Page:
Have you ever heard the expression “You are only as
successful as the person you talk to for no reason”? That profound statement
has some truth to it. For a small business, sometimes the least obvious
interactions can provide a huge partnership, deal, or sale. You never know
where the next big opportunity is going to come from. So what does this
expression mean and how you can keep it in mind for future interactions?
Start with the people you interact with regularly for short
periods of time: the barista at Starbucks who makes your latte, the server at
your favorite restaurant, the cashier at the grocery store, etc. Of course,
most of the time, you will end up with only what you expected-- your purchase--but
if you keep an open mind and give them the attention and respect they deserve,
you might find yourself talking business with them or at least building a
positive reputation as a professional. Then there are those people you know but
not well: church members, sports team coaches, school officials, parents of
your child’s friends. These people may be even more receptive to hearing about
how your business is going and any opportunities for them to get involved if
they come up. The newest employee, someone who works outside of your
department, or a contractor that comes in on a short term basis are all people
you may talk to for “no reason”, but they can have valuable insights and
opinions for you that you should consider.
Your success is up to you, but people can have an impact on
it. What some people do affects what you do, so look at their success and
appreciate it. Do not take their service to you and their interactions with you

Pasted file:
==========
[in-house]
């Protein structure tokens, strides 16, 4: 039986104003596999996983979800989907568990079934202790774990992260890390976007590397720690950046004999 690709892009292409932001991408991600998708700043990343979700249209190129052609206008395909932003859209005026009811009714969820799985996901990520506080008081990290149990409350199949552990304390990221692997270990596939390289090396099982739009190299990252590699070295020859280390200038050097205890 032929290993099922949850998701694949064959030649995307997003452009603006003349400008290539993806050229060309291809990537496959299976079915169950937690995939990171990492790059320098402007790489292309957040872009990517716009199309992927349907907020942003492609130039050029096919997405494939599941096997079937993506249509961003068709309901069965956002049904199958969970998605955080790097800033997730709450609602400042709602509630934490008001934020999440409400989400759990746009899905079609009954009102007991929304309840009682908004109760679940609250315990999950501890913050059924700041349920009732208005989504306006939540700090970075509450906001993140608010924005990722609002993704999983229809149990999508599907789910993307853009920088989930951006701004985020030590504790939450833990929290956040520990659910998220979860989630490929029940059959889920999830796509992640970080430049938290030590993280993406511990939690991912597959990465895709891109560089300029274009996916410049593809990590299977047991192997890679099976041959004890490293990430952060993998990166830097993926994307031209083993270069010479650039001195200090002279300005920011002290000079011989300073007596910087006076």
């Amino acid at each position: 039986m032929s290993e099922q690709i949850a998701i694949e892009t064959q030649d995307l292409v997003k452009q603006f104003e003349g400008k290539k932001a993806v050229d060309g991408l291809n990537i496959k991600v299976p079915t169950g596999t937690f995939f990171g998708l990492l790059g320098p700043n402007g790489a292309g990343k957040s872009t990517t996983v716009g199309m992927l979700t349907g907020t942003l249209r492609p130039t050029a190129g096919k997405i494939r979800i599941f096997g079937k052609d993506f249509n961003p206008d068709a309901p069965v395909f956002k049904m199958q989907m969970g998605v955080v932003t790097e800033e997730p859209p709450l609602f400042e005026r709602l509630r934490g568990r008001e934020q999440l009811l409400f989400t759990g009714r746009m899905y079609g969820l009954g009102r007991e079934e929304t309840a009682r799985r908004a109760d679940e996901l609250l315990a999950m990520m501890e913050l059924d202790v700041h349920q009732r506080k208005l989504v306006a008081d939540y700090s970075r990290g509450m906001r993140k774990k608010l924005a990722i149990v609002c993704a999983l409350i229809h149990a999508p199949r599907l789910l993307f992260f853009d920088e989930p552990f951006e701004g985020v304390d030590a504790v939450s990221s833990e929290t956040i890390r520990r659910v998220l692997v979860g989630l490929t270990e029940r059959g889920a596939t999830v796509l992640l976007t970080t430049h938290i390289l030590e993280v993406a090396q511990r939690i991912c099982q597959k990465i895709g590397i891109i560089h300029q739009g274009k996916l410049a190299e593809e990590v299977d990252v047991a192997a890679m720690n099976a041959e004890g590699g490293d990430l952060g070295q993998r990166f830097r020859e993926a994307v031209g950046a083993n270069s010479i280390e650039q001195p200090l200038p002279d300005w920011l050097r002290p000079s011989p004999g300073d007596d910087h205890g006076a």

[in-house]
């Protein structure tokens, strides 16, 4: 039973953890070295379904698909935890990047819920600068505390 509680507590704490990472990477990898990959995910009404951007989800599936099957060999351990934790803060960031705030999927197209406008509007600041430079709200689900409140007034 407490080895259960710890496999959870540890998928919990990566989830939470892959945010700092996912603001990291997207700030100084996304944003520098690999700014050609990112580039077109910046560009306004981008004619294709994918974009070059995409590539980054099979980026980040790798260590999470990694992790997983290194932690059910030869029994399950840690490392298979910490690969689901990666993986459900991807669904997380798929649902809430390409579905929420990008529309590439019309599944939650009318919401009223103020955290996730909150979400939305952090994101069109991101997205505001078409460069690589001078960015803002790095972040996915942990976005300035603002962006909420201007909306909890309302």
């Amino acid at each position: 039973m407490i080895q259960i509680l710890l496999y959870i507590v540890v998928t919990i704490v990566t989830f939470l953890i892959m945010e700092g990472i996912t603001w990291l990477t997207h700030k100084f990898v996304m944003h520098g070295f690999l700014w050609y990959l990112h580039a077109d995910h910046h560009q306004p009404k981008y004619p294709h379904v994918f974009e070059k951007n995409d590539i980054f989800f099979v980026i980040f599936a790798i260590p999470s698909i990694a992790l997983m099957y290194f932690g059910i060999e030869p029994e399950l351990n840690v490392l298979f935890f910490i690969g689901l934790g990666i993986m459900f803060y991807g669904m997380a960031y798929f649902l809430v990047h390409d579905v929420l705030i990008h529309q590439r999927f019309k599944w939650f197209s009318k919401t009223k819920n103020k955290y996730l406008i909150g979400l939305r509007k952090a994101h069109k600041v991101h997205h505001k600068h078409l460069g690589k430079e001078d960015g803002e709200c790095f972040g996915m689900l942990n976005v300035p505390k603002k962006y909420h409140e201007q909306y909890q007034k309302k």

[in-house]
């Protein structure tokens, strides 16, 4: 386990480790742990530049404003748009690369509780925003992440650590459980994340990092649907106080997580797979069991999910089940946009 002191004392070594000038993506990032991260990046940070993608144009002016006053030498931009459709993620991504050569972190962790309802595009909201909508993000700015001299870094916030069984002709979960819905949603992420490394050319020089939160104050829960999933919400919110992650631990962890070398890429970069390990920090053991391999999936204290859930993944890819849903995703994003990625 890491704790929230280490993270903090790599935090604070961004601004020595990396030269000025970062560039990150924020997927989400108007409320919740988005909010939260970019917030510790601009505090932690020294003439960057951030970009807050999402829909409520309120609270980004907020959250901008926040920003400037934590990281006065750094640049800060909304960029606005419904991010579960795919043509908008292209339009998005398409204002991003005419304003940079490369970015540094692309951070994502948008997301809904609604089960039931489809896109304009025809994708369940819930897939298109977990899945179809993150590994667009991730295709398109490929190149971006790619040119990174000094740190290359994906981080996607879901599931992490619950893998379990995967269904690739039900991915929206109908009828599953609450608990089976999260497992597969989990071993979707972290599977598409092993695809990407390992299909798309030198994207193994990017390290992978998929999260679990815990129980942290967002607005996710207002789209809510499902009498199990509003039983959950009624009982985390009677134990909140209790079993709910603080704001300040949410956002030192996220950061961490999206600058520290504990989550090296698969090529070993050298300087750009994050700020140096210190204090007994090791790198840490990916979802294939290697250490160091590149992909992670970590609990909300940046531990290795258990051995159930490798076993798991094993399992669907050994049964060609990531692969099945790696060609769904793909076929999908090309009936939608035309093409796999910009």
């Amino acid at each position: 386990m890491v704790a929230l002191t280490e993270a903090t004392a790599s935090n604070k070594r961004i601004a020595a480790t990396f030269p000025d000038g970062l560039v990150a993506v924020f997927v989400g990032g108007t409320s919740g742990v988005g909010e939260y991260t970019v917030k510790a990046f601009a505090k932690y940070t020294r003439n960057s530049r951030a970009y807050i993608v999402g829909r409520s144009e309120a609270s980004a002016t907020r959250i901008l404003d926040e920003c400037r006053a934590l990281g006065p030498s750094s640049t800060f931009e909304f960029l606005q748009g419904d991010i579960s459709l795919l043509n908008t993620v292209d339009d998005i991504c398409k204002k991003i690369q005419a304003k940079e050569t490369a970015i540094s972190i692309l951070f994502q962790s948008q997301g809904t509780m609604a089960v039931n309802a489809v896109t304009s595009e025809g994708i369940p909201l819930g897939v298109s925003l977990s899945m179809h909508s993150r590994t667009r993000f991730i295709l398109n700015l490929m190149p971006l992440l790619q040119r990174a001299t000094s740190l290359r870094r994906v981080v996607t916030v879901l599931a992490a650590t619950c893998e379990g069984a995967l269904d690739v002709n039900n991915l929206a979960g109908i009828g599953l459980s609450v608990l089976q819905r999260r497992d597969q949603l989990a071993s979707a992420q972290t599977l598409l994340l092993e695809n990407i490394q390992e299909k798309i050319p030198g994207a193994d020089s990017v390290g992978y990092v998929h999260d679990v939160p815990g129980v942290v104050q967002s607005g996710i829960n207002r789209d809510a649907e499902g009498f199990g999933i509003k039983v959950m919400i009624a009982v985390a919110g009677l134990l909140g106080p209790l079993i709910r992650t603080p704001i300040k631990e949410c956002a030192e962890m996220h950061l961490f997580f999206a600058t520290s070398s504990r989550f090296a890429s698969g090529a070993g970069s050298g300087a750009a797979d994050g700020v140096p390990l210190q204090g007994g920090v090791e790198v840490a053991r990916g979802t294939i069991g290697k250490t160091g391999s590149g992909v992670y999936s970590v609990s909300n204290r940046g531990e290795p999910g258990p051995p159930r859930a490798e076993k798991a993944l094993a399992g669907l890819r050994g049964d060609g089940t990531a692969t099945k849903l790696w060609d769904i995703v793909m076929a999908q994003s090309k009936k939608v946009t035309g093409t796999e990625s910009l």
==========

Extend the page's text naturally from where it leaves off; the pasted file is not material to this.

for granted. Even if no business comes from these encounters, at the very
least, you will be setting an example to aspire to or brighten their day. Read
that phrase at the beginning again and make it happen!
Every small business must deal with the unpleasant task of
preparing and filing their taxes each year. While the process is easier than
for large corporations, it can still be more challenging than your personal
taxes and confusing. If you’re new to this process or need a refresher, here
are the basic steps to getting those taxes in.
The first thing you need to do is obtain an Employer
Identification Number online from the IRS. While it is not required for every
business to have one for tax filings, other companies may need it for doing
business with you, anyway. Then you will need to gather all your sales
receipts, invoices, cancelled checks, deposit slips, and other documents from
the year. Hopefully, you have saved copies of these and kept accurate records,
either electronically, on paper, or both. If the IRS asks you to explain
anything on your tax return, these items will be valuable proof that you need.
hen you need to be sure there is a bookkeeping and
accounting system in place that functions well to record all income and
expenses. It does not have to be complex, but it will give you something to
look back into if you are asked for further information. Finally, you may have
already known this, but every new employee needs to complete and sign a Form
W-4. This determines how much income to withhold for taxes before they start
work. You may want to keep these tax withholdings in a separate account so you
can use that to pay the necessary employment taxes.
To file your taxes, first gather and fill out all the forms
you need. Schedule C or C-EZ of Form 1040 is probably what you need. This is
called “sole proprietor income taxes”. Schedule SE of Form 1040 is for
self-employment income. Finally, Form 1065 is for partnership income taxes.The next step is using the IRS’ E-File system
online, unless your company is required to file by mail. Filing online is
faster and easier. The final step is to send every employee a W-2 form. You
will also need to send copies to the Social Security Administration each year.
Form 1099 goes to contractors.
In a nutshell, that’s about it. For specific tax write offs,
deductions, and questions, you can explore the IRS website or consult with a
tax professional. Since tax season begins in January, don’t put it off until
the second week of April. Business taxes take considerably longer to process on
your end and to get back from the IRS, so if you want your refund soon, get
them done. There should be no need for tax extensions, although they are
available for a fee. Take your time and be accurate to avoid an audit. Make it